Turkey’s President Calls US Indictments of His Guards a ‘Scandal’

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By Rick Gladstone

WASHINGTON (New York Times) — Turkey’s president denounced what he called the “scandalous” American judicial system on Friday, September 1, responding to new indictments of his bodyguards over a brawl during his visit to Washington in May.

The remarks in Istanbul by the president, Recep Tayyip Erdogan, underscored his view of the indictments as another affront in an increasingly strained relationship with the United States, a NATO ally.

Members of Erdogan’s armed security detail were captured on video punching, kicking and choking pro-Kurdish protesters, including American citizens, outside the Turkish ambassador’s residence in Washington on May 16. Video clips also showed that Erdogan, who was in Washington to meet with President Trump, witnessed the brawl.

Washington police officers intervened to halt the fighting, which the Metropolitan Police chief, Peter Newsham, described as a brutal attack on peaceful protesters that had left at least 11 people injured. American lawmakers and other officials expressed outrage that Erdogan’s guards had behaved in such a manner.

Twelve Turkish security officers were charged in June in connection with the attack. A federal grand jury indicted three more this past Tuesday. Four others also have been charged.

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All but two of the defendants — a pair of Turkish-American businessmen — are at large, and most, if not all, are believed to be in Turkey.

Erdogan’s aides have said his security detail was shielding the Turkish president from what they called inadequate protection by the Washington police from the demonstrators, who were protesting Erdogan’s crackdown on Kurdish separatists.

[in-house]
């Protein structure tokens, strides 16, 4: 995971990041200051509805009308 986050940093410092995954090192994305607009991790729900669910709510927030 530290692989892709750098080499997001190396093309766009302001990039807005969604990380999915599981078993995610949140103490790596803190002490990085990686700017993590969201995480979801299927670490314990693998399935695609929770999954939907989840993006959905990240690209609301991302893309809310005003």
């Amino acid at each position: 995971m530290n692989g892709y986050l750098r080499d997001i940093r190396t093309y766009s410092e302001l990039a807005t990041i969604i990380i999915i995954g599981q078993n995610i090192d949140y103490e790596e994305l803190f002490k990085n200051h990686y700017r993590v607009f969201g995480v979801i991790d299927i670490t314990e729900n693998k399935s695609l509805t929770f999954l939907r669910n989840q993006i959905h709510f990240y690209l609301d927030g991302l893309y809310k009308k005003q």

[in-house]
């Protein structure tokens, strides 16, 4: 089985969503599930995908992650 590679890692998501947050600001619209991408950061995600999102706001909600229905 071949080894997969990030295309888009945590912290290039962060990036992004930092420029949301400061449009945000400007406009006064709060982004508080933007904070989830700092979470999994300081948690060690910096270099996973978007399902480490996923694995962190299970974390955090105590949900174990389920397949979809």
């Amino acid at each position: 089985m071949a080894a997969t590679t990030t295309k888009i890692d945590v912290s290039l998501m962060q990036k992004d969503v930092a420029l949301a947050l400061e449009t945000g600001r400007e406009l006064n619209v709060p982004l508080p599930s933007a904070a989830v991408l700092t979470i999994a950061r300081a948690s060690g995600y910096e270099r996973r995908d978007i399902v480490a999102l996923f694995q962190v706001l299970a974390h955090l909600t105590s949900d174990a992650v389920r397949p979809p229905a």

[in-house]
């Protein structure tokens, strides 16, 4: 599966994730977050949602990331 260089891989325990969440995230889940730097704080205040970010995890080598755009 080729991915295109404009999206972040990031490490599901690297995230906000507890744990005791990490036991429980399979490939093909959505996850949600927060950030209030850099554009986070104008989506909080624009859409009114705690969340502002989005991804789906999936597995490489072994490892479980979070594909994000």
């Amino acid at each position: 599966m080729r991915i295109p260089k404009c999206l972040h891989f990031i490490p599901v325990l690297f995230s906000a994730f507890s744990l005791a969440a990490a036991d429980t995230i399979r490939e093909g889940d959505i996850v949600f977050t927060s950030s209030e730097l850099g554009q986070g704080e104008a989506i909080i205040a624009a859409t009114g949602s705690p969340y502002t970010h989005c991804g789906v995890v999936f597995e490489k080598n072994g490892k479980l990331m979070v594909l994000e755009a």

Erdogan, who had expressed his anger when the initial indictments were announced three months ago, doubled down on his criticism on Friday when asked about the additional indictments.

“This is completely a scandal,” he told reporters in televised remarks on the first day of the Eid al-Adha holiday. “It is clearly a scandalous sign of how justice works in America.”

Erdogan also said he would discuss the issue with President Trump if the opportunity arose. Both are attending the United Nations’ annual General Assembly summit meeting later this month.

The criminal charges have added to Erdogan’s irritation with the United States, which predates Trump’s presidency.

Topics: Turkey

Erdogan has repeatedly called on the American judicial authorities to extradite Fethullah Gulen, a cleric who lives in exile in Pennsylvania. He is the leader of a Turkish Muslim sect accused by Erdogan of having helped orchestrate an attempted coup that roiled Turkey in July 2016.

Gulen, a longtime critic of Erdogan’s, has denied any connection to the coup attempt and vowed to fight extradition.

Thousands of people suspected of being followers of Gulen and his sect have been purged from their jobs and prosecuted in Turkey since the coup attempt. Erdogan’s government refers to Gulen’s sect as Feto, an acronym for “Fethullah Gulen terrorist organization.”

The Turkish leader also has criticized the American military for aiding Syrian Kurdish militia fighters in the fight to rout the Islamic State from Syria. Erdogan and his aides regard the Syrian Kurds as enemies because of their links to the outlawed Kurdistan Workers’ Party, the main Kurdish militant group in Turkey, also known as the P.K.K.

“These developments in the United States are not good at all,” Erdogan said Friday. “The United States is still a country where the Feto gang is being protected.”

He also said the United States “has literally become a country where the P.K.K. terrorist organization is under protection.”

(www.nytimes.com/2017/09/01/world/europe/erdogan-turkey-washington-bodyguards-indicted.html)